Client Developed Permanent Steroid Myopathy
Phil Russotti recently obtained the second largest medical malpractice jury verdict in the State of Hawaii's history, a $4,250,000 award on behalf of our client, a young woman who developed permanent steroid myopathy after administration of excessive amounts of steroids. This verdict is second only to the largest verdict of $6.15 million, which was also obtained by Phil on the same case. However, that verdict was overturned by the Hawaii Supreme Court on evidentiary grounds and sent back for the retrial, which just occurred.
The case concerned a 14-year-old girl who presented to a local hospital with symptoms of lupus. She was started on a course of high dose, intravenous pulse steroids comprised of three (3) grams of Solu-Medrol a week for four consecutive weeks. Despite the fact that she made dramatic improvement after the first pulse and was discharged from hospital, the doctor continued administering these very large doses of steroids, for which complications are dose and duration related. After the third week, our client developed muscle weakness (myopathy), a known complication of steroids which usually resolves. Her family transferred her via air ambulance to New York Cornell Hospital in New York City. She continued to decline and, after three weeks, could not move any muscle below her neck and was placed in the ICU. There she developed aspiration pneumonia and had to be intubated. She remained in the ICU for three months, unable to move a muscle and only able to communicate by blinking her eyes. She was transferred to a rehabilitation hospital where she underwent seven months of grueling physical therapy which enabled her to be able sit up in a wheelchair. Thereafter, she underwent seven months of physical therapy, for three hours a day, five days a week until she was able to walk short distances with crutches. She was otherwise wheelchair-bound.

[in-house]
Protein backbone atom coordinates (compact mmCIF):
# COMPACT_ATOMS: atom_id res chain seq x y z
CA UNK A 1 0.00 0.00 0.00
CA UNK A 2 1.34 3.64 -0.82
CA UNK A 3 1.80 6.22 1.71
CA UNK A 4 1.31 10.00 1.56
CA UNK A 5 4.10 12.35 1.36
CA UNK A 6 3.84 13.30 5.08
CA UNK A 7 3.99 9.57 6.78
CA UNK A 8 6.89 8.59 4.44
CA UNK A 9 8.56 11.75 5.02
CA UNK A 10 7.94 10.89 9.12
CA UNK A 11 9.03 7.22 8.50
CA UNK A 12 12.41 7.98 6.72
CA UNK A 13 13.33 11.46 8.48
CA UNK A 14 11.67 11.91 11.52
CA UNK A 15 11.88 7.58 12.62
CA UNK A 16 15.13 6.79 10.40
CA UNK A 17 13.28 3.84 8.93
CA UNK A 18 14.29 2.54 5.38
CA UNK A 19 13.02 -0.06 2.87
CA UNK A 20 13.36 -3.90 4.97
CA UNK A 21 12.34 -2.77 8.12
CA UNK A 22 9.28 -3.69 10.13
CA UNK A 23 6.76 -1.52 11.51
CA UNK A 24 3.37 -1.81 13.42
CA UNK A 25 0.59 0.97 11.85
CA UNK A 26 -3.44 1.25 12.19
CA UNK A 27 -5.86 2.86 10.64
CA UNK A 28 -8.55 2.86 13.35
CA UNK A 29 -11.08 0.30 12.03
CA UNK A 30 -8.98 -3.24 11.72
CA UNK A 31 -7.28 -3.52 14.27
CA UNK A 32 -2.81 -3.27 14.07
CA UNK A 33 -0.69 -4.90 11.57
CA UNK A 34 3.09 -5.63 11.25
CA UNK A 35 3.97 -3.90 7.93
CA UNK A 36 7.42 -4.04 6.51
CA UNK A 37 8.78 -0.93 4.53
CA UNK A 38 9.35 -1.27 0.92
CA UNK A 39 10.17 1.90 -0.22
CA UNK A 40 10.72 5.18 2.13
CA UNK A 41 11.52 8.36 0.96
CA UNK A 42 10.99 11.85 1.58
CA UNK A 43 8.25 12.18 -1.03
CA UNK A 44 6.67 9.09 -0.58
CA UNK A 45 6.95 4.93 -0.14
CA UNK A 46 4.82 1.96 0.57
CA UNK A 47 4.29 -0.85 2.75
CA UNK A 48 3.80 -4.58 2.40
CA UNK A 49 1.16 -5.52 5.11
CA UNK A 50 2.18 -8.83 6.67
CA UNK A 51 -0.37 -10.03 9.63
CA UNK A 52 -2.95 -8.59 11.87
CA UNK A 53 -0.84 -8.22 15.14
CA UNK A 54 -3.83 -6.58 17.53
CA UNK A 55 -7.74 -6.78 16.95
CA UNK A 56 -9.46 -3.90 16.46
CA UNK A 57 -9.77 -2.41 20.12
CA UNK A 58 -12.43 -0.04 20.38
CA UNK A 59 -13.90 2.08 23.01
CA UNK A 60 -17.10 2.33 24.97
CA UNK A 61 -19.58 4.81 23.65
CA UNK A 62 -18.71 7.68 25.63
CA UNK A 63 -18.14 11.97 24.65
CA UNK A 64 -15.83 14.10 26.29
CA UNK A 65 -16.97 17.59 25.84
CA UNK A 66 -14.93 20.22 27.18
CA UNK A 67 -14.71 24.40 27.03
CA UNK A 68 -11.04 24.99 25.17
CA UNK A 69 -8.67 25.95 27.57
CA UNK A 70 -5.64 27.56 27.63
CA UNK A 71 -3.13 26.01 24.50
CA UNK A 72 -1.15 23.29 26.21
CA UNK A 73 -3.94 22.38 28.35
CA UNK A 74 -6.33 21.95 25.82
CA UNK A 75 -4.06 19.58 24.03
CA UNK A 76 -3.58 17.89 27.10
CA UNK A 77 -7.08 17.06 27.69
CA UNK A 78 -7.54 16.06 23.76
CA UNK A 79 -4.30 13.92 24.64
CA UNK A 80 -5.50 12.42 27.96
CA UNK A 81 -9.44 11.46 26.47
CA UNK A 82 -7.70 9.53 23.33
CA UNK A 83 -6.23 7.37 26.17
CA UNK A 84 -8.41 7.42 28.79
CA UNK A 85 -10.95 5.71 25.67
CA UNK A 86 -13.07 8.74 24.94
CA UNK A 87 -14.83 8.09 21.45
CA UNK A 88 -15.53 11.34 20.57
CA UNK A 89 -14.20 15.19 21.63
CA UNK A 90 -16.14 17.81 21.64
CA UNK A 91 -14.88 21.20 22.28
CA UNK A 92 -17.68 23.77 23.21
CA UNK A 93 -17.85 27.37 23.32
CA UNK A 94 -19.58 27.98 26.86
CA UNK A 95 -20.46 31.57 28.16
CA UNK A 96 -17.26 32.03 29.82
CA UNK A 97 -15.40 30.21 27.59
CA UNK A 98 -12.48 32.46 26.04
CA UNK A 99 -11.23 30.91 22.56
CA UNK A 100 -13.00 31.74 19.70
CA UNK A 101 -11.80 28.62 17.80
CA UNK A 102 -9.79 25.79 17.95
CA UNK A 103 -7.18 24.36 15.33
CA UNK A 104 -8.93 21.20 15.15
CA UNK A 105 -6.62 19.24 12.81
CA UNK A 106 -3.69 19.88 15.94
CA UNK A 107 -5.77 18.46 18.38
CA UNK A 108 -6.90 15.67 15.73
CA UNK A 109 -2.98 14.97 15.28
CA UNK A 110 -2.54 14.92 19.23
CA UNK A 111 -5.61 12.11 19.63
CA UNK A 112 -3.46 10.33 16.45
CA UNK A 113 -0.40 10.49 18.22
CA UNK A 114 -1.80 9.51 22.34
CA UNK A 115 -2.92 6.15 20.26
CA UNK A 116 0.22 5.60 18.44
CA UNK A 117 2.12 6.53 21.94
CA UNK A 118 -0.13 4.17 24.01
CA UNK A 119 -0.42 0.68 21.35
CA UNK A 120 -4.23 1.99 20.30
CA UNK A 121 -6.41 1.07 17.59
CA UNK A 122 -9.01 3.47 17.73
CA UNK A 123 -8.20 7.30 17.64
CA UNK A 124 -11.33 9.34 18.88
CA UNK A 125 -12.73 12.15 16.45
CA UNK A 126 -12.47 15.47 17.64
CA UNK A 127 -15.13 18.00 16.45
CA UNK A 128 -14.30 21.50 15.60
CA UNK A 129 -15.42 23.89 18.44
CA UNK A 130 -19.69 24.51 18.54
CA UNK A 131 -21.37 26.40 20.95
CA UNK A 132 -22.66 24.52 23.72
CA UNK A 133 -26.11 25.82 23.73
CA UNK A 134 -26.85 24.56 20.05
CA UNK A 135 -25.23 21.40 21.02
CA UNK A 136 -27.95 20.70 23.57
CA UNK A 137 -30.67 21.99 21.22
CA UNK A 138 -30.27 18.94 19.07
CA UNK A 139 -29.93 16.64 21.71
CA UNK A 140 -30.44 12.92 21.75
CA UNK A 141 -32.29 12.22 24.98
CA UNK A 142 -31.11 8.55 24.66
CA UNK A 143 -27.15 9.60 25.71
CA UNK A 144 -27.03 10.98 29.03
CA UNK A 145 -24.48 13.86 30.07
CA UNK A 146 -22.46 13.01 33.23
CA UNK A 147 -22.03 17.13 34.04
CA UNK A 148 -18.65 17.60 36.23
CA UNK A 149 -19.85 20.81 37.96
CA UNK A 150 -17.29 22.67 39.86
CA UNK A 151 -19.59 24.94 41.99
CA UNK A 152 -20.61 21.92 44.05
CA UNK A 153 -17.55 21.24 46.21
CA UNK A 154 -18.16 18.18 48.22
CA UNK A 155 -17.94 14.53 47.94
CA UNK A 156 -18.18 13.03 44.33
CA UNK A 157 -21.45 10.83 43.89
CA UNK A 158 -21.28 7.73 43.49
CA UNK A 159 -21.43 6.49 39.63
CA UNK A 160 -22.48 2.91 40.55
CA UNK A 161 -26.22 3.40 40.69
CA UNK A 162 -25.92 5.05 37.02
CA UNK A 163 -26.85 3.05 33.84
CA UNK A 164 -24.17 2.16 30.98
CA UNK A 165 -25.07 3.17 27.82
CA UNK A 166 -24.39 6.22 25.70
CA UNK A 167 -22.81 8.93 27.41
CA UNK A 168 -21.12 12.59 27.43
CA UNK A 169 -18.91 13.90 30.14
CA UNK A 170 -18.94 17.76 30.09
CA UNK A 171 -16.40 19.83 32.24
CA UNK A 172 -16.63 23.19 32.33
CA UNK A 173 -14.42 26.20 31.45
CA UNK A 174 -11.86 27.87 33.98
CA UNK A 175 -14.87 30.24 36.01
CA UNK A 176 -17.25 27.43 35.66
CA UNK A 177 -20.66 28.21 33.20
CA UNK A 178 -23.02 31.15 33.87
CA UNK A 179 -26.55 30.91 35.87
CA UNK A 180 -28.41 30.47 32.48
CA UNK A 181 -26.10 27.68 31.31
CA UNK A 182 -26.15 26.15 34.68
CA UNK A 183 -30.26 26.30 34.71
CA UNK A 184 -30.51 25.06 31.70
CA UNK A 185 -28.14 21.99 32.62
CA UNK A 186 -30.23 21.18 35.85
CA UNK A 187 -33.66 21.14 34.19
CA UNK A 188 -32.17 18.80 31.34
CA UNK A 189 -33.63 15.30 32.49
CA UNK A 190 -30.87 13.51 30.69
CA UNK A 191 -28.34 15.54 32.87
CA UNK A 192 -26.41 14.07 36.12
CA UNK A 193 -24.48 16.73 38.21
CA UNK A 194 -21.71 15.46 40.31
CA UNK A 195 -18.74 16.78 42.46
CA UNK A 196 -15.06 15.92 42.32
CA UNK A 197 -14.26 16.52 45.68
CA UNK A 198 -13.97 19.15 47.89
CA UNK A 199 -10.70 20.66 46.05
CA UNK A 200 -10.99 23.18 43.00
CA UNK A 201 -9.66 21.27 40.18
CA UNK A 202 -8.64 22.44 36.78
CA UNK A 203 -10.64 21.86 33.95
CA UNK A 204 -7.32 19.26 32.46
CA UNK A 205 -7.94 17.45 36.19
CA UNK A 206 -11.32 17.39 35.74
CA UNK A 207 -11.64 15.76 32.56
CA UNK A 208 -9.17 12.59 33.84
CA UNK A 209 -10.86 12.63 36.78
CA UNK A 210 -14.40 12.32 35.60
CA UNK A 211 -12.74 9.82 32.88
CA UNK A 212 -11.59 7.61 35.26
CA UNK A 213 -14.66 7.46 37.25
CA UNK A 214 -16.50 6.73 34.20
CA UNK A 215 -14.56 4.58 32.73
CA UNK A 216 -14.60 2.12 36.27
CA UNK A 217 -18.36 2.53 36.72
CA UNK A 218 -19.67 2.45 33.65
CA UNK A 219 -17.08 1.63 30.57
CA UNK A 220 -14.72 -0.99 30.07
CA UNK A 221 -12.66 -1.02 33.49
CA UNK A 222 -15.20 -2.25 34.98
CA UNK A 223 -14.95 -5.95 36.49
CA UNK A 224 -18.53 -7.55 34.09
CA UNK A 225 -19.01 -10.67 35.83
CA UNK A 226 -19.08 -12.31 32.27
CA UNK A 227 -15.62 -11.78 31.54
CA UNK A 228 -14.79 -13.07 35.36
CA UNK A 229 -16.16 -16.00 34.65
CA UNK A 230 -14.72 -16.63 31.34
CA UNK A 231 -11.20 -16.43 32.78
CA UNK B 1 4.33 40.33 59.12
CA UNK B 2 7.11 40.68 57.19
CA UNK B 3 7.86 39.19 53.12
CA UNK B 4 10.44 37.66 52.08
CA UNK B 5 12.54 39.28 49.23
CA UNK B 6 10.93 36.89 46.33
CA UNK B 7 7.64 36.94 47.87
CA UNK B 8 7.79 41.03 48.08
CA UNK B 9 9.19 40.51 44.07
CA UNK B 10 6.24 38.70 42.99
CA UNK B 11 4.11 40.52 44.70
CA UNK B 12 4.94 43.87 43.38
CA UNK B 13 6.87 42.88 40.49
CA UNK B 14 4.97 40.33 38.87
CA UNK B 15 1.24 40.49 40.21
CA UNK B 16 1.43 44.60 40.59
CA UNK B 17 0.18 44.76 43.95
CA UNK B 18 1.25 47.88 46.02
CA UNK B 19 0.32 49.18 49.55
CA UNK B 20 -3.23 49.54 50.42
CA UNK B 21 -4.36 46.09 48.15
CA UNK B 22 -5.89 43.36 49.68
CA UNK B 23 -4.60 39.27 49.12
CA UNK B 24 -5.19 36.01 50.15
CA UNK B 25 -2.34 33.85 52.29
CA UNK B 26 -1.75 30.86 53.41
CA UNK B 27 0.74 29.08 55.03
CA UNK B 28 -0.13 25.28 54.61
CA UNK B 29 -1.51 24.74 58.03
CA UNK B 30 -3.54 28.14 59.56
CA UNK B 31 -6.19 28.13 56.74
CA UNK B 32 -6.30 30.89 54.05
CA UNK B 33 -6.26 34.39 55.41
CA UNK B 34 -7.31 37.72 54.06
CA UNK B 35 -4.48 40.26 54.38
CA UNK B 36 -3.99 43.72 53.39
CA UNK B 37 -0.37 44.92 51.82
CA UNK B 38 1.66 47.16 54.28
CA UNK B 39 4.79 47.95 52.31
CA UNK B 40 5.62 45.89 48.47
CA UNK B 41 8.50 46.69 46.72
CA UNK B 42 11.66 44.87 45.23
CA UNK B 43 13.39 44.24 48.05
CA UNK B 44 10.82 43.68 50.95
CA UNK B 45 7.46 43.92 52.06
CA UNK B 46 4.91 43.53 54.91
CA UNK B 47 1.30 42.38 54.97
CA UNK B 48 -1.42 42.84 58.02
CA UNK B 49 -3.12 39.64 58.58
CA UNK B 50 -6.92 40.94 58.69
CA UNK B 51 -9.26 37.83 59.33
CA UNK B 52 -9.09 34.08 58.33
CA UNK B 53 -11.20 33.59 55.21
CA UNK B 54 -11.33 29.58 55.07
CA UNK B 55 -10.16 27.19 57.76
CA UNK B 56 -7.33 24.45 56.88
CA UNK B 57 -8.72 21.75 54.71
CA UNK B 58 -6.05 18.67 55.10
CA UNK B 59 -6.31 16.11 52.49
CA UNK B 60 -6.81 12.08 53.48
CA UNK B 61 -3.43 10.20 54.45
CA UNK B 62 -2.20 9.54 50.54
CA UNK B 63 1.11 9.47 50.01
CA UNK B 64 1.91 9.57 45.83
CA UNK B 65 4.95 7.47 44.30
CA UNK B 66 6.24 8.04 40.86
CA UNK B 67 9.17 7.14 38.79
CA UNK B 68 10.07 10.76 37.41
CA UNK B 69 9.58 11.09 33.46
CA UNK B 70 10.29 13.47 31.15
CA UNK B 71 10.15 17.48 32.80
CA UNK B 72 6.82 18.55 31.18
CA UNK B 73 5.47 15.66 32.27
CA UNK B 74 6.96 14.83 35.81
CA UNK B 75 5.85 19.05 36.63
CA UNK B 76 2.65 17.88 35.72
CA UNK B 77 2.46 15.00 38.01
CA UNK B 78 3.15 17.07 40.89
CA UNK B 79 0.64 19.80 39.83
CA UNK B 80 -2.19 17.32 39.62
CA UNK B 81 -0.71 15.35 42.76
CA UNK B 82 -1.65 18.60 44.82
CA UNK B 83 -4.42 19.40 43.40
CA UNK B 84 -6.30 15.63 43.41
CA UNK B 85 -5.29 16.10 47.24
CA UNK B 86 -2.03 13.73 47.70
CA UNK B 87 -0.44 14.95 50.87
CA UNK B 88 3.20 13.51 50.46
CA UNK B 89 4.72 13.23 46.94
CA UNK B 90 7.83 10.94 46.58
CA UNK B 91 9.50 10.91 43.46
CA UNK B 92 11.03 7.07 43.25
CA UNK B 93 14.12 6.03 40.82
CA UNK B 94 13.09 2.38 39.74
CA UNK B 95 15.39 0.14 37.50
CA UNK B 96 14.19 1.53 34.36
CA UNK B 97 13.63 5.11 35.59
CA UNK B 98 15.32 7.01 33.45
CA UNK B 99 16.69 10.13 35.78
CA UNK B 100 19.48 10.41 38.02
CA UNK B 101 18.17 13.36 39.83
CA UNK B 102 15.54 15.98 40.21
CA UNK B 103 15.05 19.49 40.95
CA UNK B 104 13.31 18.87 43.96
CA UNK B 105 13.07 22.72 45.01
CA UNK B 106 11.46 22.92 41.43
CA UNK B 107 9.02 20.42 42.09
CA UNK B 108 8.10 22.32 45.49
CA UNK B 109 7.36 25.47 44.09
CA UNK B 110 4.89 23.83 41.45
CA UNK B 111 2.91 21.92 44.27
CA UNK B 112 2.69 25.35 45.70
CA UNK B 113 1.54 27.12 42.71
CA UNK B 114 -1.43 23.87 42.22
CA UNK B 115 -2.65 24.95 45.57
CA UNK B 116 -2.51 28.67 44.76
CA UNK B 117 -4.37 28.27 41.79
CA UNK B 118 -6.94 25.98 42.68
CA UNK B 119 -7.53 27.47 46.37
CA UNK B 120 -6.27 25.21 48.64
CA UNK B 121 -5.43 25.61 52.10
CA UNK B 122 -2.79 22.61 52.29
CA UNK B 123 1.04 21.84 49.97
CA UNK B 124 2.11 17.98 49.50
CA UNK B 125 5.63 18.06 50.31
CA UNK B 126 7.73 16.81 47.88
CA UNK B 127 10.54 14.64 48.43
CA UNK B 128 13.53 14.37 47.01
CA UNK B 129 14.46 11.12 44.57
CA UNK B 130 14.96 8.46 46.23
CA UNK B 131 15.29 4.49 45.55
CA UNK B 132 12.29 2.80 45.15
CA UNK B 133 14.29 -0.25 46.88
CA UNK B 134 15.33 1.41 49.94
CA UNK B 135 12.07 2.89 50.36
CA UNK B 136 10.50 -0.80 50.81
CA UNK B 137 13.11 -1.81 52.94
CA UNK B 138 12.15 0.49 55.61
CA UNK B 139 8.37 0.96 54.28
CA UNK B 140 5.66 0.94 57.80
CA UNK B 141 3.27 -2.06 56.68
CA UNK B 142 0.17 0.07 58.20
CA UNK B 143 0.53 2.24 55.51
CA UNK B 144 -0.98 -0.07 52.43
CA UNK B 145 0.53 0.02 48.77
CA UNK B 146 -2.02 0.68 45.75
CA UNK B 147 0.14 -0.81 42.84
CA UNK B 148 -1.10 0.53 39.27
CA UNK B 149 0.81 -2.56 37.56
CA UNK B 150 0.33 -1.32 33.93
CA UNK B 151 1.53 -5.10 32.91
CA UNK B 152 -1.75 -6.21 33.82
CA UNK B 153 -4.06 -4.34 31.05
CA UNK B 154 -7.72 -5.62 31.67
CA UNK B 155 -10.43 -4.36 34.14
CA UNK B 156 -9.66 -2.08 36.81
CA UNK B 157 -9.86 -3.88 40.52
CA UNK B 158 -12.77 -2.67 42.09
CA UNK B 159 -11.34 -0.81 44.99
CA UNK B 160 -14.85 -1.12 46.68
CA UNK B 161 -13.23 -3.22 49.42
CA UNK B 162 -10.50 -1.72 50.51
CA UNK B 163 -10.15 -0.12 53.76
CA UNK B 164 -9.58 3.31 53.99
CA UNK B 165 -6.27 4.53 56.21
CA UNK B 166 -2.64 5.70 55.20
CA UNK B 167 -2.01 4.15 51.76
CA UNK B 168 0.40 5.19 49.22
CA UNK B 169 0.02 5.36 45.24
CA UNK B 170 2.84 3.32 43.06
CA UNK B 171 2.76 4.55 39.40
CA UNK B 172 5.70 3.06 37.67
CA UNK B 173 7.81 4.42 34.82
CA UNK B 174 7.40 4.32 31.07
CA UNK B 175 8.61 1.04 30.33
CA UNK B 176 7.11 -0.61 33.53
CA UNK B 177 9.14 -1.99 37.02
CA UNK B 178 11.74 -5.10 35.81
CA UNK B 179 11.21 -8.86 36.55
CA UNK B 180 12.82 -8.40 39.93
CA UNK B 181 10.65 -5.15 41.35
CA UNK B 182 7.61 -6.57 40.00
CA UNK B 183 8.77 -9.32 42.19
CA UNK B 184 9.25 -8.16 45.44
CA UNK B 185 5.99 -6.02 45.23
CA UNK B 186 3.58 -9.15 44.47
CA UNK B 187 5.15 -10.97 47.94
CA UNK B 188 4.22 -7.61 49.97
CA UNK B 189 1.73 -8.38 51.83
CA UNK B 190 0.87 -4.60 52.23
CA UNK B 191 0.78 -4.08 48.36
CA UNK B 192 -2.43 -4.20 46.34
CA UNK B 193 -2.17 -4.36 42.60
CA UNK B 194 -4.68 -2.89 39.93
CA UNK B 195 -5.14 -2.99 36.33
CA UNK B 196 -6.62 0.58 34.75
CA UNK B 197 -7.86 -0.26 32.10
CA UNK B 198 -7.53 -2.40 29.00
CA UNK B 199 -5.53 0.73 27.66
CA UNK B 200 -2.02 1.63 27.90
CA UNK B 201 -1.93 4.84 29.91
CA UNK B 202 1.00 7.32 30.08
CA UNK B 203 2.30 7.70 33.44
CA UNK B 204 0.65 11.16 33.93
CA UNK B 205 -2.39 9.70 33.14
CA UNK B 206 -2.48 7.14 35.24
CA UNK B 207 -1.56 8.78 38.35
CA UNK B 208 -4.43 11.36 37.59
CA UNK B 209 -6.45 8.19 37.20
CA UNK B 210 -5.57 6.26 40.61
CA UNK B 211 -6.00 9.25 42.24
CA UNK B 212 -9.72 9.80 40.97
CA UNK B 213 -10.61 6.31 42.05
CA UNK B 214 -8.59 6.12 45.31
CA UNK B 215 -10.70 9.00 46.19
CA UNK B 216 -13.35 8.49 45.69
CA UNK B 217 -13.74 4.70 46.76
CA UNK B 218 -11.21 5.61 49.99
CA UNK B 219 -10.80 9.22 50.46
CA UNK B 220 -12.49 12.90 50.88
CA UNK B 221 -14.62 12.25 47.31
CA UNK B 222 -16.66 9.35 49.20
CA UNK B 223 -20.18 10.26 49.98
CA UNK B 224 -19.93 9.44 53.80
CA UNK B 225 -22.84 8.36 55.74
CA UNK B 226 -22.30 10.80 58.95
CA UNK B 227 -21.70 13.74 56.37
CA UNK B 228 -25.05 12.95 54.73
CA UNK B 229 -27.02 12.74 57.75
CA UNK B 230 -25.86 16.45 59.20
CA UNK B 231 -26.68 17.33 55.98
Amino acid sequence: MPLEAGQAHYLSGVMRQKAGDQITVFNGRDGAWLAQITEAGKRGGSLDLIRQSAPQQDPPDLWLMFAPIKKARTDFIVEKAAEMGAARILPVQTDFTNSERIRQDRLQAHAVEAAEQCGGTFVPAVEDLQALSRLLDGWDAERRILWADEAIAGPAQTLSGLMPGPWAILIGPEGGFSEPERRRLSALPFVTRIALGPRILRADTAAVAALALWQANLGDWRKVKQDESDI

The case proceeded to trial on the theory that the doctor administered a treatment protocol that was not generally recognized within the medical community because it had not been peer-reviewed, published in any medical text, or discussed at pediatric rheumatology national meetings. The defense was that this protocol was taught to the treating doctor during her fellowship at a respected program in Texas. However, Phil obtained an admission from the defendant's expert that it was, in fact, not a recognized treatment protocol. Additionally, Phil proved that there was a lack of informed consent under Hawaii law, because the doctor did not advise the parents of recognized alternatives to the treatment which would have used less steroids and, therefore, had fewer risks of complications. This was a direct result of the ruling by the Hawaiian Supreme Court, which held for the first time in Hawaii, that an alternative dose of the same medication can be a recognized alternative under the Hawaii informed consent statute. Phil was able to get the defendant's informed consent expert to admit that two other treatment protocols were recognized alternatives to the one recommended by the treating doctor, and that she "should have advised the parents about" them but failed to do so. The doctor contended they did not apply to this situation and that is why she did not advise the parents. However, Phil showed that the Hawaii statute required mandatory disclosure if the alternative was recognized. Once the defendant's expert admitted that the alternative treatments were recognized, there was no defense to the informed consent claim.
Accordingly, it is believed that an appeal will be unlikely and our client will finally receive her award after seven years of litigation, two trials and an appeal to Hawaii's highest court.